THE HELP REVIEW (GRADE: A)
One of the best films of the year so far, The Help displays an impressively-acted balance of prejudice and tolerance, hatred and love, despair and faith, heartache and belly laughs. Like one of my all-time favorite films, Life is Beautiful, The Help performs the impressive feat of taking a dark chapter of human history and injecting it with light, hope, and humanity without downplaying the gravity and tragedy. Based on the work of historical fiction by Kathryn Stockett (the characters and situations are composites of actual people and history, combined with the author’s creativity), this movie adaptation is both important and entertaining.
The technical elements (editing, cinematography, and musical score) don’t call attention to themselves, and nor should they: this film belongs to its cause and to its actors. Every single performance is terrific, even the ones that initially threaten to be one-dimensional. Though some have said that this is yet another race-relations film to focus on the “noble white person,” I found that criticism to be without merit. Black and white characters are given equal focus in the narrative, and it is clear that, though the white woman is the one compiling the stories, it is the black women who are putting their lives on the line to tell them. It also portrays faith in God (and Christianity in general) in a positive light.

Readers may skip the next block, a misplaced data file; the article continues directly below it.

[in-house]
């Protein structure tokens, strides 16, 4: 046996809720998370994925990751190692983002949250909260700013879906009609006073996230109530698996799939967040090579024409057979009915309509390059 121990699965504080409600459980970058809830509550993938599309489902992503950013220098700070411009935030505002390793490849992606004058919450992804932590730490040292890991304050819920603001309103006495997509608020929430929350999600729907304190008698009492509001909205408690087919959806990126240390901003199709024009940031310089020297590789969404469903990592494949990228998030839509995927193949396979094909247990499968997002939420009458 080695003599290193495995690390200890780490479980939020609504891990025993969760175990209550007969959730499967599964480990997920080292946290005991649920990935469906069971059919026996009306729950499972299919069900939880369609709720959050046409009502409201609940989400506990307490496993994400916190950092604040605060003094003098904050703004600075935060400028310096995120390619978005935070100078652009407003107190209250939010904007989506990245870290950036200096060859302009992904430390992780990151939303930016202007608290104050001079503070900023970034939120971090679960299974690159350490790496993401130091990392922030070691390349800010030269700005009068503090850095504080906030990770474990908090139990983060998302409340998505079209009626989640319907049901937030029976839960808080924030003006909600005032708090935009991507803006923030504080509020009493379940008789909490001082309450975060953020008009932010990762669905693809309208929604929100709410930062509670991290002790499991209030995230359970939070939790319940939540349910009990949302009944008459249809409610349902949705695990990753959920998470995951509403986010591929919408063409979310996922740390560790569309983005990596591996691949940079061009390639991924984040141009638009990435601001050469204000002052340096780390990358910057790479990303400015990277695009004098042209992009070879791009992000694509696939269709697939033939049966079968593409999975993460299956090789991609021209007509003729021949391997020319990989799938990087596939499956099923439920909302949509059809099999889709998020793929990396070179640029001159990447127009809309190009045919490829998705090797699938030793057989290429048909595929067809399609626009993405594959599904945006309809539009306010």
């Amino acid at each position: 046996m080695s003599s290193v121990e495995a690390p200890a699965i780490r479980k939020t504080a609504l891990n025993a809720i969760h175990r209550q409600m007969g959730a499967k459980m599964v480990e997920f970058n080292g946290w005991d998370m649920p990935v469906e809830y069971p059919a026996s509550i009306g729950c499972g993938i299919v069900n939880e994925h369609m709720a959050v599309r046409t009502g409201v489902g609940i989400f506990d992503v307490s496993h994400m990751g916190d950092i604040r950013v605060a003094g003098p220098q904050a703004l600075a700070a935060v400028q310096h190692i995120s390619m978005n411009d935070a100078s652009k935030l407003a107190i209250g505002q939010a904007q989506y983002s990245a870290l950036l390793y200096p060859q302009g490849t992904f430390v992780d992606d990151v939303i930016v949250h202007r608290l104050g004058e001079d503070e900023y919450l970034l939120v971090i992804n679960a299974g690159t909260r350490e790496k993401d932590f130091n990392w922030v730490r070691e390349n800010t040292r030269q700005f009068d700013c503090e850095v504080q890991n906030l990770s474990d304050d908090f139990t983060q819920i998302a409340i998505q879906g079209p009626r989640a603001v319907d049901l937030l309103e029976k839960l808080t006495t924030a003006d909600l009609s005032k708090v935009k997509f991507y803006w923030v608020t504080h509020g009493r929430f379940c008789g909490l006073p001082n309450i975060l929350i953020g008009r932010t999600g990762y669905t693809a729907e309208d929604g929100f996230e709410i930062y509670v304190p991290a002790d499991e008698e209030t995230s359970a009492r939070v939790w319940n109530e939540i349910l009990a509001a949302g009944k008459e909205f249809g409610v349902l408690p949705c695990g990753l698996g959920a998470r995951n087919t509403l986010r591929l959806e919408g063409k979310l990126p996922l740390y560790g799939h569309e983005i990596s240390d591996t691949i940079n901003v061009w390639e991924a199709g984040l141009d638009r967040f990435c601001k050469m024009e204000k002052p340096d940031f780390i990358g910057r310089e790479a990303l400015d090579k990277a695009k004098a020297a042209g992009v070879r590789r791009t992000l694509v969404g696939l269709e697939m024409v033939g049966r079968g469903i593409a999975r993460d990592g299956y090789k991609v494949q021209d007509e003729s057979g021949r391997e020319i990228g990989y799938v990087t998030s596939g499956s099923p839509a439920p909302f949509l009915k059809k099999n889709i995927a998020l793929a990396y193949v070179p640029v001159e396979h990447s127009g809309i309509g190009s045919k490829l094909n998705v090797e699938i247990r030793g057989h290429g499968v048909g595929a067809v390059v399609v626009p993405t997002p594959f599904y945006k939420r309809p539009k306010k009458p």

CONTENT OVERVIEW: The Help is rated PG-13. It contains thematic material involving racism, hate crimes, out-of-wedlock pregnancy, and domestic violence. There is no on-screen violence (though a moment with a police officer clubbing a black woman just off-screen is rightfully disturbing). There is no nudity or sexuality; the camera follows a woman’s cleavage-revealing dress for a few seconds, though the context is to highlight the “scandal” she’s causing at a social function, not to provide titilation. There is a moderate amount of profanity throughout the film, though no f-words. [Spoiler] It is implied that a woman is tricked into eating human excrement.
MESSAGES TO DISCUSS: No race is superior to another. Doing what’s right requires courage. Prejudice leads to hardship and hurt.
Jonathan Decker is the clinical director of Your Family Expert. He is a licensed marriage and family therapist, husband, and father of five. Jonathan earned a masters degree in family therapy from Auburn University as well as a bachelor’s degree in clinical psychology from Brigham Young University. He is an actor, author, and television personality.